When deciding what topics to prioritize, I imagine you had an enormous list. Can you describe what was on that early list?
Yes! The first thing I needed to do was set up our first annual security training, which was easy to prioritize for compliance reasons. Cybersecurity Awareness Month was also a big priority because I used it as the launch of our security awareness program and it’s the optimal time to make a big deal of cybersecurity. Creating a plan for the year on topics to be covered was also very helpful, as it allowed for getting the expert speakers for those topics. It requires a lot of coordination.
How did you narrow down the first few topics you developed training programs for? Why did you choose those topics?
My security teammates were hugely valuable. They were aware of the biggest threats to our organization, so I initially developed training to highlight and help our employees prevent these threats from occurring. From there, we really wanted to cover the “cybersecurity basics” to set a knowledge groundwork for all employees.
In developing the training programs, was there any practice you knew you wanted to avoid?
I am very aware that “learning fatigue” is easy to succumb to with mandatory training modules. Because of this, I wanted to ensure that all training programs were split up to take no longer than 15 minutes at a time. This is why you’ll see our mandatory training is 30 minutes in total, but is split into three separate courses that are combined into one learning plan. This gives learners the option to complete a course and return to the learning plan as needed.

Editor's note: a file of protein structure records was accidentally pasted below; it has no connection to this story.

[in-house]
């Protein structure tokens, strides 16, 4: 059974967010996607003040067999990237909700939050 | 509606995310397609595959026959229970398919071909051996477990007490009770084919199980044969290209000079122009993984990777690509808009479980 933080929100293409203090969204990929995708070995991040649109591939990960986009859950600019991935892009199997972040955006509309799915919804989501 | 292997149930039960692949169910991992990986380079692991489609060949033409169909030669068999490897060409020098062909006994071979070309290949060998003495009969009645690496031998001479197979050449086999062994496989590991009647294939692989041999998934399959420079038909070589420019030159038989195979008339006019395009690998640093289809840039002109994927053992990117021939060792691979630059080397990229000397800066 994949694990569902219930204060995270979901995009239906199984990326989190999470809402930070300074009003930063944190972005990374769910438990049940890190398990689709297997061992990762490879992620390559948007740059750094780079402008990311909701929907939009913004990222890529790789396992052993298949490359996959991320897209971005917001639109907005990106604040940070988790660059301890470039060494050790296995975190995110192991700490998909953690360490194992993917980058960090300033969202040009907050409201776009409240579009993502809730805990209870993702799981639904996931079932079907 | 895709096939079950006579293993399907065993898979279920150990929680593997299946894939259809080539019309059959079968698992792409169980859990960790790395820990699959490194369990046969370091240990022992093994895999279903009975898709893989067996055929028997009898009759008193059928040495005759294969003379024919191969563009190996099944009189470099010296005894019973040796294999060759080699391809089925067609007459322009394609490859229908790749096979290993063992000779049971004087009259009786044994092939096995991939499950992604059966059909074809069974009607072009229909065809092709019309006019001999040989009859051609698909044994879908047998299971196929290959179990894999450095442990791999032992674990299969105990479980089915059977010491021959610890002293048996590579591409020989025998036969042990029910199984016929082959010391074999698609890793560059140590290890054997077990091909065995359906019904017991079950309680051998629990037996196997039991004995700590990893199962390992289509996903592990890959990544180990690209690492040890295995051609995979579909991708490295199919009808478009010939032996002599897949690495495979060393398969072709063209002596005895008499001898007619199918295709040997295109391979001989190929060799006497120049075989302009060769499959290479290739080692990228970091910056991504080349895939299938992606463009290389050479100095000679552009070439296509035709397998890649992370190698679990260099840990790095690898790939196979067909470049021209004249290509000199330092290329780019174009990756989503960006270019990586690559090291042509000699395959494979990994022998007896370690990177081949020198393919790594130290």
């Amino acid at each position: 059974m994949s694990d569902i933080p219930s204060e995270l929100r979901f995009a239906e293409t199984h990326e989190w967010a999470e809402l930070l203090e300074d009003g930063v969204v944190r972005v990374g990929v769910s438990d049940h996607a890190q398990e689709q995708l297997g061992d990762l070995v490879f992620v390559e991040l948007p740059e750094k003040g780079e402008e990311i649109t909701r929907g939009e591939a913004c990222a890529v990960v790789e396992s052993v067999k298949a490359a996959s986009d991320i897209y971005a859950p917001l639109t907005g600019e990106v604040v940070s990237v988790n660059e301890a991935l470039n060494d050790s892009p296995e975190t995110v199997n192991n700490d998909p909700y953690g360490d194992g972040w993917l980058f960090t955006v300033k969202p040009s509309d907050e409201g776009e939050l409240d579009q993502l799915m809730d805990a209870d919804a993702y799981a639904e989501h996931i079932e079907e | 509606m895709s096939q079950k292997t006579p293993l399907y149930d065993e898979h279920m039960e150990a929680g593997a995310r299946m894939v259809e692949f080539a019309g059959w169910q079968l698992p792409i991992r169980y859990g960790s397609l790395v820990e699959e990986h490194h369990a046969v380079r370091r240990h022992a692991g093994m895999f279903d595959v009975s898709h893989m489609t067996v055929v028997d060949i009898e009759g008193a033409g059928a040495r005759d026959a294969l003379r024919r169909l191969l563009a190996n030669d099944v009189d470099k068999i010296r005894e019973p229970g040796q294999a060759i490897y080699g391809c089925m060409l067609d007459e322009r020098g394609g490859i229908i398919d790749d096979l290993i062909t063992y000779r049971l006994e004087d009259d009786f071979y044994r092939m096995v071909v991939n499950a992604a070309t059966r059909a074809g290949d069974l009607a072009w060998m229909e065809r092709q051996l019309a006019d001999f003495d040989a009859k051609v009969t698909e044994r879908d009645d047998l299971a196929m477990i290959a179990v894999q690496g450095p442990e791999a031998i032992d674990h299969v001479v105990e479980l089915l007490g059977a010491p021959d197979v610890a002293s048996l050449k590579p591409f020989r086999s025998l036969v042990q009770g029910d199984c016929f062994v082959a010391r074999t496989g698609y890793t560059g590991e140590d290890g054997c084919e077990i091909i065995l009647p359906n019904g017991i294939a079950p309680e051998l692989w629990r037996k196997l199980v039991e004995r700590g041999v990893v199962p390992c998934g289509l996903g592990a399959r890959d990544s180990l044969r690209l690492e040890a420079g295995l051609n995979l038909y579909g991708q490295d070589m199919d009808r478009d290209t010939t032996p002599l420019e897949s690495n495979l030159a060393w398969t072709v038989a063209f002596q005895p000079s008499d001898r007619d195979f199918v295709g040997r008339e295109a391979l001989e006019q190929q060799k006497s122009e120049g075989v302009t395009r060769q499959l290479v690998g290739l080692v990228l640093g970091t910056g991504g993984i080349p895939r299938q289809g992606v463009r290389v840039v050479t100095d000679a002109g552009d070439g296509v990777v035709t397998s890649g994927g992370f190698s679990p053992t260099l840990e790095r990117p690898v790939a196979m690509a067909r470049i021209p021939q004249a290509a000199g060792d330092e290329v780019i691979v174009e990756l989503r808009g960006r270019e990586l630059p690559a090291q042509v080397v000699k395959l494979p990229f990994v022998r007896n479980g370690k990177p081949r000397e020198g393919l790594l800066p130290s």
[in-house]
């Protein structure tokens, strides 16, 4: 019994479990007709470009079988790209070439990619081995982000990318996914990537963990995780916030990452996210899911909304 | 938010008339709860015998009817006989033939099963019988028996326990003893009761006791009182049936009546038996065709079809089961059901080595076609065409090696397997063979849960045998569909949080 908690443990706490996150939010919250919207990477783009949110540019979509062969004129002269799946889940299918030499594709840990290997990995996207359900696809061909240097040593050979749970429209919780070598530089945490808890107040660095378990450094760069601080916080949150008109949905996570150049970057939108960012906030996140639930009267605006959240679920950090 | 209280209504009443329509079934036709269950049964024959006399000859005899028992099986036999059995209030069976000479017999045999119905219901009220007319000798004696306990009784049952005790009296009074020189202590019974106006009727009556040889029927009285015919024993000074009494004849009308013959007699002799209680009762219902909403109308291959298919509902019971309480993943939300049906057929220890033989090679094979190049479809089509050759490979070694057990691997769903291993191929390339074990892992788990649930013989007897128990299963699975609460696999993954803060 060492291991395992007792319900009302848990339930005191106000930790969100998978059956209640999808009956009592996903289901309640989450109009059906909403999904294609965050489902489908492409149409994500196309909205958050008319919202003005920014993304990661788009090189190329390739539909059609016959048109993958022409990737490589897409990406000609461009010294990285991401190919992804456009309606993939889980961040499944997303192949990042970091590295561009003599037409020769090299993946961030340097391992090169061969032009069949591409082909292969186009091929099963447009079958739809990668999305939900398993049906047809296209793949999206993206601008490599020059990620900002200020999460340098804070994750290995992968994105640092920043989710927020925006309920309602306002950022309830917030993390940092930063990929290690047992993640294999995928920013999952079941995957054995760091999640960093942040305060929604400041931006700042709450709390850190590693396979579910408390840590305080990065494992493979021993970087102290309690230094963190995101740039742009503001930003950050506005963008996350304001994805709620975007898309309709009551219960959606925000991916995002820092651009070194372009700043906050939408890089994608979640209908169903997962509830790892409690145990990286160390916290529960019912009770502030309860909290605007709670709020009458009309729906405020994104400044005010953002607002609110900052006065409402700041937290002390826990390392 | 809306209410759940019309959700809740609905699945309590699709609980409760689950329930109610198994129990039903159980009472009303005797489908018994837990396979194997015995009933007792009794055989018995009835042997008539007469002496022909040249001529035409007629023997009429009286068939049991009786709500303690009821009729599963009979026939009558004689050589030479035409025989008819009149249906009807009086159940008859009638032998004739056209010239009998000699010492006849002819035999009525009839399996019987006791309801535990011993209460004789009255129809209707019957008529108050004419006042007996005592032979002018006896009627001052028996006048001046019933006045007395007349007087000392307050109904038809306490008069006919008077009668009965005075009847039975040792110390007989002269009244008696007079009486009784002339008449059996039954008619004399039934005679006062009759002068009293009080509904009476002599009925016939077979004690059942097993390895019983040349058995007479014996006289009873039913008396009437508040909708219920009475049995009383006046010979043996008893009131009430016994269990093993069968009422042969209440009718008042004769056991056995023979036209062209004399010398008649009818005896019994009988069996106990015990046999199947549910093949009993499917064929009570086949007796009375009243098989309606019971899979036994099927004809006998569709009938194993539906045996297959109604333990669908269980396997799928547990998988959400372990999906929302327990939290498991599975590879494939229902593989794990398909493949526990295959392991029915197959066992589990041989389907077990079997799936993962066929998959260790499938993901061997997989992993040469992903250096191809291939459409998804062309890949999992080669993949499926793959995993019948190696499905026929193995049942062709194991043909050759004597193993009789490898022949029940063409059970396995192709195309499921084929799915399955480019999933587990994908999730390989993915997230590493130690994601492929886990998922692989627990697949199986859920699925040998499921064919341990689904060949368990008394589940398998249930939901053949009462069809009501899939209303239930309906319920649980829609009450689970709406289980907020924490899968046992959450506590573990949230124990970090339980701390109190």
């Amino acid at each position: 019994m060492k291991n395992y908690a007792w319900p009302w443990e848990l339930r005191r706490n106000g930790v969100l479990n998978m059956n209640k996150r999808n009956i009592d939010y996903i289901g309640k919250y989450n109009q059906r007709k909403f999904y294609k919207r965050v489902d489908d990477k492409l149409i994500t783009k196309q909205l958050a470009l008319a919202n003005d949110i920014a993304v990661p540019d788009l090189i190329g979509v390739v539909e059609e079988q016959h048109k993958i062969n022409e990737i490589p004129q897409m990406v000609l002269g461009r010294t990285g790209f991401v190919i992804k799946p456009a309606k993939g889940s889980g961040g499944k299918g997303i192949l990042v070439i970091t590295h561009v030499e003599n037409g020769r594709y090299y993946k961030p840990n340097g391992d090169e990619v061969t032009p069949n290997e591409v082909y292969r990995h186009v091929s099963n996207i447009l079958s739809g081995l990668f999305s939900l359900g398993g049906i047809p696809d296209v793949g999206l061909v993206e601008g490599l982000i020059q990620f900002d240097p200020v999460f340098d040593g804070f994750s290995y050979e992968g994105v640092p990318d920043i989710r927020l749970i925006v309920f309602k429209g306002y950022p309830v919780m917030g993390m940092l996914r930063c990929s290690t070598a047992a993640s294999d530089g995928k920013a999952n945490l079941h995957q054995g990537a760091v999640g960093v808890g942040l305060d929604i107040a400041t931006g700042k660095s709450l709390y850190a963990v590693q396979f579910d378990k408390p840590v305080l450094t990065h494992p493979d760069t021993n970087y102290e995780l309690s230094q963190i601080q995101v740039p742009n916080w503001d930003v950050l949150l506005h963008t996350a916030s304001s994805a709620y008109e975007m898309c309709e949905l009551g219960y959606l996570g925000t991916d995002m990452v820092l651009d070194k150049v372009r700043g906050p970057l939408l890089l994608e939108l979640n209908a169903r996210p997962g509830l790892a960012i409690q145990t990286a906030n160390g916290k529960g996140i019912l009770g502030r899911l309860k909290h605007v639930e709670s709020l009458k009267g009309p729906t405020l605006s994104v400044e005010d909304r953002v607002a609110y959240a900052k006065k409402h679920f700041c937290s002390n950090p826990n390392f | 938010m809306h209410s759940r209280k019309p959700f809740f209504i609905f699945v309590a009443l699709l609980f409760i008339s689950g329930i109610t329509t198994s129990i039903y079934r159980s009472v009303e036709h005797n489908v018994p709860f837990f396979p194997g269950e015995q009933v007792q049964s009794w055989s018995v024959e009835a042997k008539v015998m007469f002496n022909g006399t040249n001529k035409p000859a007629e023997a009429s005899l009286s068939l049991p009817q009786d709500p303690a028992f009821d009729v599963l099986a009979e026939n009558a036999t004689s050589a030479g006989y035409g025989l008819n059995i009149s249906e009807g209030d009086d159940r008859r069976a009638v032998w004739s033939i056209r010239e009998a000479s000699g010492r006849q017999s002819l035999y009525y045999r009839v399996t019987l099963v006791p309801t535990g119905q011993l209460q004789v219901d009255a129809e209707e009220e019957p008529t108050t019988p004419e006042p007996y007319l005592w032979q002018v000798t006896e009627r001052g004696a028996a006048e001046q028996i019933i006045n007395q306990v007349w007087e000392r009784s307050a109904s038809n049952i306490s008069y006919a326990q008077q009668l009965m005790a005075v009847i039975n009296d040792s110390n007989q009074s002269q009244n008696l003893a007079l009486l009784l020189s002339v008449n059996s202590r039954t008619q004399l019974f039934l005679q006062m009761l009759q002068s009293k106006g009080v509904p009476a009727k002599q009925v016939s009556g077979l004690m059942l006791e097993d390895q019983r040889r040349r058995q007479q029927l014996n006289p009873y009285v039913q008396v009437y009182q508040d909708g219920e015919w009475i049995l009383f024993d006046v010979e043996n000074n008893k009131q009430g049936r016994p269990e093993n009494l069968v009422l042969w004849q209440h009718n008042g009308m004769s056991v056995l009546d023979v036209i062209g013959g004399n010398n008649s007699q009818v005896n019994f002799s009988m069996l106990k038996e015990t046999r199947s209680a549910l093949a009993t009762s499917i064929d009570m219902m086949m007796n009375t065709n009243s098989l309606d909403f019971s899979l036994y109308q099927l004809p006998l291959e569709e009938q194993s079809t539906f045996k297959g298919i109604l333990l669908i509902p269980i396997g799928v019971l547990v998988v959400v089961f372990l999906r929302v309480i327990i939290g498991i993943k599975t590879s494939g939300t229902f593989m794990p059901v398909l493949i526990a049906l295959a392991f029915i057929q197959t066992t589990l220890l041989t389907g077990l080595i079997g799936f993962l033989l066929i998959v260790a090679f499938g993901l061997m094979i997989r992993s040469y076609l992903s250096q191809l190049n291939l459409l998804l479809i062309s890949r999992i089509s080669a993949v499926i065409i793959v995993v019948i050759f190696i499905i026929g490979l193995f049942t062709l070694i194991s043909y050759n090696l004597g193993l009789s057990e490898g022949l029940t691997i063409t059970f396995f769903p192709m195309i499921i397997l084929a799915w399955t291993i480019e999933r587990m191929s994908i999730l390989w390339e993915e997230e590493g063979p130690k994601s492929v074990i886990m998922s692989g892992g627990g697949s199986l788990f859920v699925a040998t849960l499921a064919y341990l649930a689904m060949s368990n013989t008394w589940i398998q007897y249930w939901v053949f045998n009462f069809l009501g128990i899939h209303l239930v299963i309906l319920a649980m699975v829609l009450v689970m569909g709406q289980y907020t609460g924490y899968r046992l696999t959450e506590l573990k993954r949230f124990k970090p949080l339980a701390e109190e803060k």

I also aim for story-based training, where it makes sense, to simplify otherwise complex content and make it relatable.
Finally, what is your top tip for other cybersecurity trainers who want to make smart training progrmas for their organizations?
Keep it engaging. I think as cybersecurity trainers we tend to get wrapped up in what the content is and forget how crucial it is to make the learning entertaining. If your audience doesn’t engage in the training you create, all it’s doing is checking a compliance box.